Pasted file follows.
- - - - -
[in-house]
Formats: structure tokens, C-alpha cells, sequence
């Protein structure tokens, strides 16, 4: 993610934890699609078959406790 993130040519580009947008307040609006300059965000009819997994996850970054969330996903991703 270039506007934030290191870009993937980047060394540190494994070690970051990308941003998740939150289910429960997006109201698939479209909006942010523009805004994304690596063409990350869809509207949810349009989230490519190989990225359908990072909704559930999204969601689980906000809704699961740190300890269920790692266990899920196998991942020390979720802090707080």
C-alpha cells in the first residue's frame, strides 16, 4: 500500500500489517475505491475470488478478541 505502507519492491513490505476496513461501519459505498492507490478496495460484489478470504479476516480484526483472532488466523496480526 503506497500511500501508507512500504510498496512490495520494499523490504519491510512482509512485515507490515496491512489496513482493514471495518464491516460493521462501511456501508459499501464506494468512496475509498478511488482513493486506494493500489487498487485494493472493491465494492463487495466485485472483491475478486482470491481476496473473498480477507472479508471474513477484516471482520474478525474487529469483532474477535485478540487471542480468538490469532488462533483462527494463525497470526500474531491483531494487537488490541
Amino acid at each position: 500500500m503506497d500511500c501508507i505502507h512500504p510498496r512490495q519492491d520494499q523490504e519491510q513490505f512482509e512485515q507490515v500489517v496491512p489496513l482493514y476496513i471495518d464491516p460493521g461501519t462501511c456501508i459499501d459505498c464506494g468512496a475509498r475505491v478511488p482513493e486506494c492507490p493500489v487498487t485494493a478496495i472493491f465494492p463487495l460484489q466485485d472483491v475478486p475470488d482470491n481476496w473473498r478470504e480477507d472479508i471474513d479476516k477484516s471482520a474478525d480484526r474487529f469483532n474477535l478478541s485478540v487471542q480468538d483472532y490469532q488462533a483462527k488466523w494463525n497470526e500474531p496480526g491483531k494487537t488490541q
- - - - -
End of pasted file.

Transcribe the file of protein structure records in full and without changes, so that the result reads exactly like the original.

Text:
[in-house]
Formats: structure tokens, C-alpha cells, sequence
């Protein structure tokens, strides 16, 4: 993610934890699609078959406790 993130040519580009947008307040609006300059965000009819997994996850970054969330996903991703 270039506007934030290191870009993937980047060394540190494994070690970051990308941003998740939150289910429960997006109201698939479209909006942010523009805004994304690596063409990350869809509207949810349009989230490519190989990225359908990072909704559930999204969601689980906000809704699961740190300890269920790692266990899920196998991942020390979720802090707080």
C-alpha cells in the first residue's frame, strides 16, 4: 500500500500489517475505491475470488478478541 505502507519492491513490505476496513461501519459505498492507490478496495460484489478470504479476516480484526483472532488466523496480526 503506497500511500501508507512500504510498496512490495520494499523490504519491510512482509512485515507490515496491512489496513482493514471495518464491516460493521462501511456501508459499501464506494468512496475509498478511488482513493486506494493500489487498487485494493472493491465494492463487495466485485472483491475478486482470491481476496473473498480477507472479508471474513477484516471482520474478525474487529469483532474477535485478540487471542480468538490469532488462533483462527494463525497470526500474531491483531494487537488490541
Amino acid at each position: 500500500m503506497d500511500c501508507i505502507h512500504p510498496r512490495q519492491d520494499q523490504e519491510q513490505f512482509e512485515q507490515v500489517v496491512p489496513l482493514y476496513i471495518d464491516p460493521g461501519t462501511c456501508i459499501d459505498c464506494g468512496a475509498r475505491v478511488p482513493e486506494c492507490p493500489v487498487t485494493a478496495i472493491f465494492p463487495l460484489q466485485d472483491v475478486p475470488d482470491n481476496w473473498r478470504e480477507d472479508i471474513d479476516k477484516s471482520a474478525d480484526r474487529f469483532n474477535l478478541s485478540v487471542q480468538d483472532y490469532q488462533a483462527k488466523w494463525n497470526e500474531p496480526g491483531k494487537t488490541q